N.W.T., UNW begin work on new collective agreement, 2 years after contentious negotiations

·1 min read
A lawn sign from 2018 showing support for the Union of Northern Workers. The last round of negotiations between the government and the union lasted years and a strike was only narrowly avoided. (Michael Hugall/CBC  - image credit)
A lawn sign from 2018 showing support for the Union of Northern Workers. The last round of negotiations between the government and the union lasted years and a strike was only narrowly avoided. (Michael Hugall/CBC - image credit)

The N.W.T. government has started negotiations for a new collective agreement with its workers, barely two years after binding recommendations from a mediator narrowly avoided a strike.

The Union of Northern Workers, which represents roughly 5,700 workers at the territorial government and other northern employers, announced they had started negotiations with the government Monday.

As is typical for these discussions, both sides agreed to make "no further public comment" until negotiations are complete.

The current collective agreement, which expired on March 31, was the result of a years-long negotiation that saw heated exchanges with politicians and repeated threats of a strike over demands for millions in pay raises and new benefits.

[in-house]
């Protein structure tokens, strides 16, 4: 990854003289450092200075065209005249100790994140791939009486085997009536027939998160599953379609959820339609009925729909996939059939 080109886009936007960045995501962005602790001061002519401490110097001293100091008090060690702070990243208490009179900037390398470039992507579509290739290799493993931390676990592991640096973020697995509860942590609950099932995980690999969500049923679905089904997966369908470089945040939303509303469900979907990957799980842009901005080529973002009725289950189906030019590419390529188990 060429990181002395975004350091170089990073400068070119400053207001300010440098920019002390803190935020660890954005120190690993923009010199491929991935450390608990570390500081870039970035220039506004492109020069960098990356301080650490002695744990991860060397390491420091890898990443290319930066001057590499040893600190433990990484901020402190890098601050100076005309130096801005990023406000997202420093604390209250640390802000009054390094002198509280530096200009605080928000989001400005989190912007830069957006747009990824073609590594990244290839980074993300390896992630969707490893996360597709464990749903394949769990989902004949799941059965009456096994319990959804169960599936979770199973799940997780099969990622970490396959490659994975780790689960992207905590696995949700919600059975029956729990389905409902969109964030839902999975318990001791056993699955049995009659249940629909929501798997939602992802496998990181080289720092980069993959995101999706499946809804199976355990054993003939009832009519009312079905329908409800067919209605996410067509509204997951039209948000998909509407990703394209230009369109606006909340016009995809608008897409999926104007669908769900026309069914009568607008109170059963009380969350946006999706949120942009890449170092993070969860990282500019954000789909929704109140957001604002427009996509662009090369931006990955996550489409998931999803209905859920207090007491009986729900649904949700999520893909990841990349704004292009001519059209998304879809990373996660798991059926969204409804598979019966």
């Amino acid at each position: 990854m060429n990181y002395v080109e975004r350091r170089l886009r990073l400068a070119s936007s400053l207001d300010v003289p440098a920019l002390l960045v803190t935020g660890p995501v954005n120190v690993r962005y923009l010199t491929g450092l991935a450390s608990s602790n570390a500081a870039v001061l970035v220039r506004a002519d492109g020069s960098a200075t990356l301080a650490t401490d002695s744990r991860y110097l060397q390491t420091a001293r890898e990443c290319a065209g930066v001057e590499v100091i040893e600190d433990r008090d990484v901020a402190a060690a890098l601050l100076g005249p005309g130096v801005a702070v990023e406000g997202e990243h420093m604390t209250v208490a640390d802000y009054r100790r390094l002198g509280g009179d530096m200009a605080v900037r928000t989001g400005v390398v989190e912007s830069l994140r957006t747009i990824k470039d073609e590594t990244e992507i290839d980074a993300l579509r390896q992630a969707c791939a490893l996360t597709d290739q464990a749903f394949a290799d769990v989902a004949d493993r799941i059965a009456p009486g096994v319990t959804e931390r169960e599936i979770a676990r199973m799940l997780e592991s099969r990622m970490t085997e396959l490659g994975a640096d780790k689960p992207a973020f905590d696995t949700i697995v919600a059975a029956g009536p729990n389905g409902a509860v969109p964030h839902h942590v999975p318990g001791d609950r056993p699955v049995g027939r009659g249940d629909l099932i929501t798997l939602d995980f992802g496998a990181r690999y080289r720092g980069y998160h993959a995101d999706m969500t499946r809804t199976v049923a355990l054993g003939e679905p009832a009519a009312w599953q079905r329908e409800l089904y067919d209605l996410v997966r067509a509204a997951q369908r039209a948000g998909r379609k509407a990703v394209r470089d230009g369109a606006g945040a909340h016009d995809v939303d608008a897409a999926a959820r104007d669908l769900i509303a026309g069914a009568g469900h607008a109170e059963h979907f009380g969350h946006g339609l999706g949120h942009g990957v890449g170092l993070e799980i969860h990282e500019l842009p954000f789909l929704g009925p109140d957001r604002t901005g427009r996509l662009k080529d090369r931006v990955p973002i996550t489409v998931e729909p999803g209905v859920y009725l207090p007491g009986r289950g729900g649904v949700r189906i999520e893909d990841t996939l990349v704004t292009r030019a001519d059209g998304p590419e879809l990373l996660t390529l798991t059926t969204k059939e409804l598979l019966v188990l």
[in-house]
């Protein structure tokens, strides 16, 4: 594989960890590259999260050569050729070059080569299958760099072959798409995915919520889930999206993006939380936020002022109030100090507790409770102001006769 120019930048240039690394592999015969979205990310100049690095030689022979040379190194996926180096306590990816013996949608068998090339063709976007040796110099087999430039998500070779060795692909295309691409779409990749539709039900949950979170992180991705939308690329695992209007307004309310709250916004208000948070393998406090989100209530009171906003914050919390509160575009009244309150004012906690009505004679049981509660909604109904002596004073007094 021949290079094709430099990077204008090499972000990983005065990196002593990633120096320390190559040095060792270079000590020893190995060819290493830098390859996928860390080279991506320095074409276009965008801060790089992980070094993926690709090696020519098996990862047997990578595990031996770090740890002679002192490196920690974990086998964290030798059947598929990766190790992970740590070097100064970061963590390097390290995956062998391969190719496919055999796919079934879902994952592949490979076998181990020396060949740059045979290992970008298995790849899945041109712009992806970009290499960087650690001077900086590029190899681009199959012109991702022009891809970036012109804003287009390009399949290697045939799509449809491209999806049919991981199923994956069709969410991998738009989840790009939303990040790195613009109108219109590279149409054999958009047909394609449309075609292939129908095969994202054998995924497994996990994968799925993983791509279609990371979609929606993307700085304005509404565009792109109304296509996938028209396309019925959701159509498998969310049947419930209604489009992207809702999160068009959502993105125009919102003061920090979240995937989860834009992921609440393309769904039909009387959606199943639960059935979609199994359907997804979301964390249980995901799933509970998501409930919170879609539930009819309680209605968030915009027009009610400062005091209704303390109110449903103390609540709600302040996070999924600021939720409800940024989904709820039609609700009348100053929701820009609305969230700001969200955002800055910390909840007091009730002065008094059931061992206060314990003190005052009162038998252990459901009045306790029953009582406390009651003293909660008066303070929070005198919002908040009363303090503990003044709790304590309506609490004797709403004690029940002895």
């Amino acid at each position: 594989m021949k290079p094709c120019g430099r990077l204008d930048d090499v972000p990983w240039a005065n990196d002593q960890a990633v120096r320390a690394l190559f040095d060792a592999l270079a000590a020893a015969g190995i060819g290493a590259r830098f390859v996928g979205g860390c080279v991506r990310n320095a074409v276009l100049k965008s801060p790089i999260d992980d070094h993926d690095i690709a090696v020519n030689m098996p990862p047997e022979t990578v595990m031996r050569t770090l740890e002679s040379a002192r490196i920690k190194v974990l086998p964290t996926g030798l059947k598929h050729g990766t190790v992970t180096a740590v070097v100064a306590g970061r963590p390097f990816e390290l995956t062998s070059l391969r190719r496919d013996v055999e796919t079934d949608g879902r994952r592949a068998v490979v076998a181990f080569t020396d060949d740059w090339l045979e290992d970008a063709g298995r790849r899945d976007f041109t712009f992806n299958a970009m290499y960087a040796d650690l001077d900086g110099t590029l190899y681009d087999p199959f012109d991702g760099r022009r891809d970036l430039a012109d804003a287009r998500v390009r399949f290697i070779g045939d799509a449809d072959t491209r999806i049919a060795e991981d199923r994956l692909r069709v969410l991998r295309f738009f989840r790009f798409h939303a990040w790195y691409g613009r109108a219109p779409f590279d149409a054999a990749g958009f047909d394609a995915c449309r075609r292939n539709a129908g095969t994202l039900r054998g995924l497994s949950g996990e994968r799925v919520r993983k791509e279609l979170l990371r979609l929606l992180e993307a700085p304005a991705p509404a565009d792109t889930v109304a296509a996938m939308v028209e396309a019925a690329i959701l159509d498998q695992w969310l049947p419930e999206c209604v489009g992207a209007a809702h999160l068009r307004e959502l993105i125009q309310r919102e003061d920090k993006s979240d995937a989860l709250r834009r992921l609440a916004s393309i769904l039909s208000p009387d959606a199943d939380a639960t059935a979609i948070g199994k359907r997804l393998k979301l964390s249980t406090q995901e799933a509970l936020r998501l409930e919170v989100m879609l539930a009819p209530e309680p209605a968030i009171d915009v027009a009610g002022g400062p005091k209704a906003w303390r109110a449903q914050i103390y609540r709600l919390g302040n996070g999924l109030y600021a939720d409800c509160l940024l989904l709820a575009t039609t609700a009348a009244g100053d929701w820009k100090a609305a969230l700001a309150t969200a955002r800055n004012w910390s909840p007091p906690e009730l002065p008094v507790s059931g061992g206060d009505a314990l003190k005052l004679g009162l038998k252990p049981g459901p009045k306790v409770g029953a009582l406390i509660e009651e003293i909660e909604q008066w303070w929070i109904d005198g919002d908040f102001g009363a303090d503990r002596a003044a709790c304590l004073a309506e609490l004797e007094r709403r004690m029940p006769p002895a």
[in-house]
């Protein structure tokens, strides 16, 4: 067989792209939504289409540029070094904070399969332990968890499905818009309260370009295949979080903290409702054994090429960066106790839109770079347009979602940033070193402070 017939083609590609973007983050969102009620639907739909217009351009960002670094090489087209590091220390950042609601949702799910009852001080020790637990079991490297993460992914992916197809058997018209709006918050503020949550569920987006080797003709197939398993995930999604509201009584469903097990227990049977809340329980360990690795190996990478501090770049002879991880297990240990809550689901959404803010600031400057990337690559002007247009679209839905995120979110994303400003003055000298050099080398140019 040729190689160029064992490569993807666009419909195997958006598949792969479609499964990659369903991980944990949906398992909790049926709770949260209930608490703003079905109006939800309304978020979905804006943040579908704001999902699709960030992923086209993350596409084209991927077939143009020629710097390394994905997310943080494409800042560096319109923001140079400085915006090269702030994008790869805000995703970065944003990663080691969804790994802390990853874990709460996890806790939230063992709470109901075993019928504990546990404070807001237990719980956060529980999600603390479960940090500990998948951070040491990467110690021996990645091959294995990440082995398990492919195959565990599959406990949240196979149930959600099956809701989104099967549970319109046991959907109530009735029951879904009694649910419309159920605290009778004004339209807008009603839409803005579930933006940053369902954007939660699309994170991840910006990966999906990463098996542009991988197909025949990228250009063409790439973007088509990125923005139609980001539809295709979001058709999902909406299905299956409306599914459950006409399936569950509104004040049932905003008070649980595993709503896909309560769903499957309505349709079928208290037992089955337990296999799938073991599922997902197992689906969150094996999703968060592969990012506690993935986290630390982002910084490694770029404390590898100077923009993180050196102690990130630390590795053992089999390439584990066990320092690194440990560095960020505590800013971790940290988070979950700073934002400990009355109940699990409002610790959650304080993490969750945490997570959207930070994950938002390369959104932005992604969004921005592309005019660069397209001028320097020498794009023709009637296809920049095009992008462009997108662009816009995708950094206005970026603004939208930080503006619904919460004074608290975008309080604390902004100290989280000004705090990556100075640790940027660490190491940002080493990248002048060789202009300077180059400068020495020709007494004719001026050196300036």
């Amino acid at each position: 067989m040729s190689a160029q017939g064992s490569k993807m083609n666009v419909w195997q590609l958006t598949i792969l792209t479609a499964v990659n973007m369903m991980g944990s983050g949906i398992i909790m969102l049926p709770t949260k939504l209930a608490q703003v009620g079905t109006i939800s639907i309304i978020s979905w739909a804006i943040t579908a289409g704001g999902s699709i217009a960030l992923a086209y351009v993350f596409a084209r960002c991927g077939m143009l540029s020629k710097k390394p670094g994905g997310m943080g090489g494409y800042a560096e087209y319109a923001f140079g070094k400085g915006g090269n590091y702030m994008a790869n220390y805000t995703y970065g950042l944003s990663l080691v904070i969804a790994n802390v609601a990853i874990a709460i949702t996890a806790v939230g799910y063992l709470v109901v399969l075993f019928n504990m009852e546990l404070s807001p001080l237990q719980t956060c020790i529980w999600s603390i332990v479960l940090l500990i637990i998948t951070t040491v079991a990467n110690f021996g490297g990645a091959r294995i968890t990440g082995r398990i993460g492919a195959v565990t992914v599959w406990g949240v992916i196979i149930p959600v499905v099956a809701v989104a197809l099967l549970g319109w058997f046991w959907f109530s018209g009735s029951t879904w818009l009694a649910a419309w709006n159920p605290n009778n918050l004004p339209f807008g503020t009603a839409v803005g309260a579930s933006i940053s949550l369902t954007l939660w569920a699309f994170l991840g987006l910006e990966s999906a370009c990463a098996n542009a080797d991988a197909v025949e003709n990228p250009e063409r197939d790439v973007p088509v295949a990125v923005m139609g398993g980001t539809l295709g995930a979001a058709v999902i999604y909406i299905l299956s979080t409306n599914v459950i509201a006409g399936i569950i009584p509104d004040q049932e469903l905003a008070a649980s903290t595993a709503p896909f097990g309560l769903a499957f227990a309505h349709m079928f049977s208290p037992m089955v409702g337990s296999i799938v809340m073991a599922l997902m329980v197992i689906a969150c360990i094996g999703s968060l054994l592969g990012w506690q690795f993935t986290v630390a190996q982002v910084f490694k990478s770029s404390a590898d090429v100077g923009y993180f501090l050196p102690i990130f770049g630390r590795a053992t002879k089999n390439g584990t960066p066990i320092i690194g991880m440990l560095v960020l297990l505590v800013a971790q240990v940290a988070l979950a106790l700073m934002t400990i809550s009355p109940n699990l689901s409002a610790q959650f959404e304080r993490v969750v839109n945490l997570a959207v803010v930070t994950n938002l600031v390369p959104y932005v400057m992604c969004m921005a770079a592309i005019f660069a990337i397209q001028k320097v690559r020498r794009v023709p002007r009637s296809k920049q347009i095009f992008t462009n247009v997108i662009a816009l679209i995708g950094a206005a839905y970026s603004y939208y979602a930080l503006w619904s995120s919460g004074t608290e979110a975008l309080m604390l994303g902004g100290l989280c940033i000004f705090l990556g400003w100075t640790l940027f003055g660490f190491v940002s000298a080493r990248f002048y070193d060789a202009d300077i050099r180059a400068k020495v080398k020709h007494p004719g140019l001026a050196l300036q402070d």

A strike was only narrowly avoided when the territorial government agreed to abide by the recommendations of a mediator in March 2019.

The resulting five-year agreement, which included a 6.4 per cent pay bump for government workers by the end of 2020, was backdated to 2016, when the prior agreement had expired.

At the time, the government said they would initiate a review of the negotiations to determine what caused them to break down, to prevent a similar outcome this time around.

The intervening years have seen a historic expansion of government, with the creation of hundreds of new positions ostensibly assigned to COVID-19 prevention.

Its last budget, which sees the cost of compensation and benefits increase by nearly 10 per cent over 2019, has been described as "unsustainable" by the territory's finance minister.